The A’s still don’t know where Las Vegas stadium funds are coming from

The Las Vegas Stadium Authority had a big meeting on Thursday, and you’ll never guess what happened next.

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Good news, everyone. The Las Vegas Stadium Authority held a meeting on Thursday to clear up all kinds of financial details about how the A’s stadium is going to be paid for. In typical A’s/Vegas fashion, the only thing that’s clearer after this is that no one knows what they’re doing or what’s happening.

As stated before, $380 million is coming from Nevada — though there was once again a claim that the A’s won’t use the full $380 million allotted them, as they’ll supposedly leave $30 million on the table, how generous of them — with the rest coming from personal seat license sales — PSLs — and the rest from financing. As Neil deMause noted on Thursday before the meeting when looking at the documentation released to the public beforehand, we didn’t get clarification on what John Fisher is actually paying for this stadium, or where he’s getting the money from:

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Notes: Scheduling jewel events, trading draft picks

All-Star Game week means All-Star Game week press conferences to pick apart.

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MLB’s All-Star week means it’s time for the Home Run Derby and a glorified exhibition game, but more importantly for our purposes, it’s also a time of press conferences. MLB commissioner Rob Manfred fields all kinds of questions related to the health of the game, and he even manages to answer some of them without being visibly annoyed about it, too.

One question was related to the Rangers receiving the 2024 All-Star Game, despite the fact that they don’t have a Pride Night during the season. Which is a thing that’s weird in a vacuum, but when you add in the context that they’re the only MLB team that doesn’t hold a Pride Night event, well. It sticks out, you know?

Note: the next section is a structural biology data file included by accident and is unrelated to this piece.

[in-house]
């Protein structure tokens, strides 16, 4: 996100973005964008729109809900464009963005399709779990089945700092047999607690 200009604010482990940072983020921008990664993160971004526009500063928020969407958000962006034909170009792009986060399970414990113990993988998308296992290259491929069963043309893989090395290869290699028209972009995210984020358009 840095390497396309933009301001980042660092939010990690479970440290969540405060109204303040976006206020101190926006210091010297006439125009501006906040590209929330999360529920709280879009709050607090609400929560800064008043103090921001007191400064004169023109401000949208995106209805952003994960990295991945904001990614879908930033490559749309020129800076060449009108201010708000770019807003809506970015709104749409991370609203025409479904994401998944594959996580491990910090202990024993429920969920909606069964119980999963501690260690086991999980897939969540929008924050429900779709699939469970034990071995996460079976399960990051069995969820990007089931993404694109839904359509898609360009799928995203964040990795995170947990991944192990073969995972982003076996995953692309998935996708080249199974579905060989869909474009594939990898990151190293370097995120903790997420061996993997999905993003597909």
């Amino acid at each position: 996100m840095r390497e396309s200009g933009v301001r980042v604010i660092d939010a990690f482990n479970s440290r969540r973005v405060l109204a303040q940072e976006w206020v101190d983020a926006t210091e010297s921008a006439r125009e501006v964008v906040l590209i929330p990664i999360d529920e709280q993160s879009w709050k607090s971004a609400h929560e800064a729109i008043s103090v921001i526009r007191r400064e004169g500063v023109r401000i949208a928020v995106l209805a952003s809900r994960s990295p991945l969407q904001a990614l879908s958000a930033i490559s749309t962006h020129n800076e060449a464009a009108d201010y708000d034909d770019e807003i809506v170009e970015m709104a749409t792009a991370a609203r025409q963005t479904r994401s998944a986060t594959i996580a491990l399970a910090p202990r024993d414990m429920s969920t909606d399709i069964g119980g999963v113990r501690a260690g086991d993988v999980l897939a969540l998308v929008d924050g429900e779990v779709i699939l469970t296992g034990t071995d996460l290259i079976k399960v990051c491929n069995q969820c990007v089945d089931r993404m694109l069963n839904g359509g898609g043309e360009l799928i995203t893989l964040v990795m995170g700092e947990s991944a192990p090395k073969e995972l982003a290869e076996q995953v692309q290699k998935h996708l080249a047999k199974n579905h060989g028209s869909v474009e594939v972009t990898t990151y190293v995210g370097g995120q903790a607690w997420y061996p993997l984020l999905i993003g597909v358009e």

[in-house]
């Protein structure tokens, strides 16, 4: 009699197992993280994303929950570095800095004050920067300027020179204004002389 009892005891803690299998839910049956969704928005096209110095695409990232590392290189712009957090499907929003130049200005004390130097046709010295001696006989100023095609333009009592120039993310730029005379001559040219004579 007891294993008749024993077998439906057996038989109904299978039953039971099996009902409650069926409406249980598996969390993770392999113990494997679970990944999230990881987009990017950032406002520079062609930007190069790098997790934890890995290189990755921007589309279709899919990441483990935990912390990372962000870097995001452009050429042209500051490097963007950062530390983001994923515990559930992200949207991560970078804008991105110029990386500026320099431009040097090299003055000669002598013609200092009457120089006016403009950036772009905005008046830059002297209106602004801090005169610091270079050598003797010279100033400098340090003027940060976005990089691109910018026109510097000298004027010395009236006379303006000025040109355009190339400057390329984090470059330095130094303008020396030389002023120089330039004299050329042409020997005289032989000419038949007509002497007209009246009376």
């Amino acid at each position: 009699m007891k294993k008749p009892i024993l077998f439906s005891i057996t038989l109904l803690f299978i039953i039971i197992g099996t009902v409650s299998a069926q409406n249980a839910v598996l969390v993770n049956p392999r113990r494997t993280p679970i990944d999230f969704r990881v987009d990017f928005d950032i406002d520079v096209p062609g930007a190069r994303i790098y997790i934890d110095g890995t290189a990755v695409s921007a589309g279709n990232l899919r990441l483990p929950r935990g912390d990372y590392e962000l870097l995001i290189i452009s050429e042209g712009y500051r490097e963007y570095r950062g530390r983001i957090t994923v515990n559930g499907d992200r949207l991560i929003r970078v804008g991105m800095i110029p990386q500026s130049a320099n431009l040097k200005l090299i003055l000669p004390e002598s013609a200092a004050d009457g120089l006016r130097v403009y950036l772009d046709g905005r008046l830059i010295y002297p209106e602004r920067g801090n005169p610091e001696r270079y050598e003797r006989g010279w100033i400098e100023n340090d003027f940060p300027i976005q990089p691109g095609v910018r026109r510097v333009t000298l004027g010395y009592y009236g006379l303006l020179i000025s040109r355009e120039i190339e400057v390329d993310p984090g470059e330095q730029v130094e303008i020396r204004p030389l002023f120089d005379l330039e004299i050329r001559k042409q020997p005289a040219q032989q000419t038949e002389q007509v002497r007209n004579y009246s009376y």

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Pirates’ ownership lies about spending to its own front office, too

Pirates’ ownership is throwing their own front office under the bus in public for not making the moves they aren’t being allowed to make.

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Over at Pittsburgh Baseball Now, John Perrotto writes that the Pirates’ front office was “furious” over owner Bob Nutting’s June 21 comments on there being money and opportunity to add to the team’s roster before the trade deadline. Why would something like that make a front office angry? Well, because that’s just what Nutting said to the public: in private, to the front office itself, he told them the opposite.

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Let’s check in on the White Sox

The White Sox are having the worst season in MLB, but let’s see how close they are to being historically bad.

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Good news, White Sox fans! Your team is no longer on pace to have the worst season of the modern era. When we last checked in on June 3, the White Sox were 15-45, good for a win percentage of .250, and had been outscored by 134 runs on the season. They were on pace for 122 losses if you rounded up, which was two more than the 1962 expansion Mets. In the month-plus since, though, the White Sox have just been regular bad, as far as wins and losses are concerned, instead of historically so.

They’re now 26-66, so, they put up an 11-21 record since we last looked in on them. Over 162 games, that’s a 106-loss pace. How very dull. This mini surge has the White Sox now on pace for 116 losses on the season, which would make them worse than the 2018 Orioles (115 defeats), but better than the 2003 Tigers and those aforementioned Mets.

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Notes: Record stadium subsidy, John Henry speaks, gambling threats

The Rays are close to getting an admitted horrible deal for St. Petersburg, John Henry reminded people why he doesn’t give interviews anymore, and players are being threatened by gambling addicts.

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Usually the story told to cities and the public about stadium subsidies is that the new sports venue will be great for the local economy, it’ll pay for itself over time, etc. etc. So it’s kind of perversely funny that it’s already known that St. Petersburg’s nearly approved deal for a new Rays stadium will provide no revenue return to the city. City council member Richie Floyd, who is against the deal, has already said as much publicly: it didn’t even take some digging into the proposed deal from journalists to uncover that key piece of information.

What makes it even worse is that this is a $1.6 billion stadium subsidy, per Neil deMause’s calculations last month: the current record is Las Vegas’ Allegiant Stadium, at $750 million, which means St. Pete is more than doubling that rate. Completely absurd, but just five of their eight city councilors are needed to approve the deal, anyway, and they’ve supposedly got the numbers for the July 11 final vote.